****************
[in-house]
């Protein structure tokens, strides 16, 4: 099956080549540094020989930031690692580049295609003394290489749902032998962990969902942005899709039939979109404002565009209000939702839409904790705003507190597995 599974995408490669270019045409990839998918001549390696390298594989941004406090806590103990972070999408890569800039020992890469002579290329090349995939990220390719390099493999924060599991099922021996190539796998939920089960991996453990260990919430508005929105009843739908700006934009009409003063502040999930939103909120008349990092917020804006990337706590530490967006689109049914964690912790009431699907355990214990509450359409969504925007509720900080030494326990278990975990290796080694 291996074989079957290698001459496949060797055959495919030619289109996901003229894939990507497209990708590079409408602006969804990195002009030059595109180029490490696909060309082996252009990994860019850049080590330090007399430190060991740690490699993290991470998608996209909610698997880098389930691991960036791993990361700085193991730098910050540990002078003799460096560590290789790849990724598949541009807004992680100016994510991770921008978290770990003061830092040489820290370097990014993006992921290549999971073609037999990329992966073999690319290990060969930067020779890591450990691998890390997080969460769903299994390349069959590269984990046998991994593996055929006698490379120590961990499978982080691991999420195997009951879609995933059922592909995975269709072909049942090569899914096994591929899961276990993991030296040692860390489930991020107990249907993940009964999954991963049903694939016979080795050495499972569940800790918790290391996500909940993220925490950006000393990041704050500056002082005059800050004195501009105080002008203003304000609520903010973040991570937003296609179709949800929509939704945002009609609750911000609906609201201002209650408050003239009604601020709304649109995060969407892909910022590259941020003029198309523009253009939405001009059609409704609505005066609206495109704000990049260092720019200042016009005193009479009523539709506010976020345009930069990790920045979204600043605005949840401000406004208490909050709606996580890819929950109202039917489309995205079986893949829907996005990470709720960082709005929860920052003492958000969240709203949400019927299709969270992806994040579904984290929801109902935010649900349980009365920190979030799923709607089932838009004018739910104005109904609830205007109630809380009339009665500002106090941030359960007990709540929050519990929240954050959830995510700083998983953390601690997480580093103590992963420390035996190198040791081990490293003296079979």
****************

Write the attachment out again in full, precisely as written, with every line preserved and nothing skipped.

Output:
[in-house]
């Protein structure tokens, strides 16, 4: 099956080549540094020989930031690692580049295609003394290489749902032998962990969902942005899709039939979109404002565009209000939702839409904790705003507190597995 599974995408490669270019045409990839998918001549390696390298594989941004406090806590103990972070999408890569800039020992890469002579290329090349995939990220390719390099493999924060599991099922021996190539796998939920089960991996453990260990919430508005929105009843739908700006934009009409003063502040999930939103909120008349990092917020804006990337706590530490967006689109049914964690912790009431699907355990214990509450359409969504925007509720900080030494326990278990975990290796080694 291996074989079957290698001459496949060797055959495919030619289109996901003229894939990507497209990708590079409408602006969804990195002009030059595109180029490490696909060309082996252009990994860019850049080590330090007399430190060991740690490699993290991470998608996209909610698997880098389930691991960036791993990361700085193991730098910050540990002078003799460096560590290789790849990724598949541009807004992680100016994510991770921008978290770990003061830092040489820290370097990014993006992921290549999971073609037999990329992966073999690319290990060969930067020779890591450990691998890390997080969460769903299994390349069959590269984990046998991994593996055929006698490379120590961990499978982080691991999420195997009951879609995933059922592909995975269709072909049942090569899914096994591929899961276990993991030296040692860390489930991020107990249907993940009964999954991963049903694939016979080795050495499972569940800790918790290391996500909940993220925490950006000393990041704050500056002082005059800050004195501009105080002008203003304000609520903010973040991570937003296609179709949800929509939704945002009609609750911000609906609201201002209650408050003239009604601020709304649109995060969407892909910022590259941020003029198309523009253009939405001009059609409704609505005066609206495109704000990049260092720019200042016009005193009479009523539709506010976020345009930069990790920045979204600043605005949840401000406004208490909050709606996580890819929950109202039917489309995205079986893949829907996005990470709720960082709005929860920052003492958000969240709203949400019927299709969270992806994040579904984290929801109902935010649900349980009365920190979030799923709607089932838009004018739910104005109904609830205007109630809380009339009665500002106090941030359960007990709540929050519990929240954050959830995510700083998983953390601690997480580093103590992963420390035996190198040791081990490293003296079979």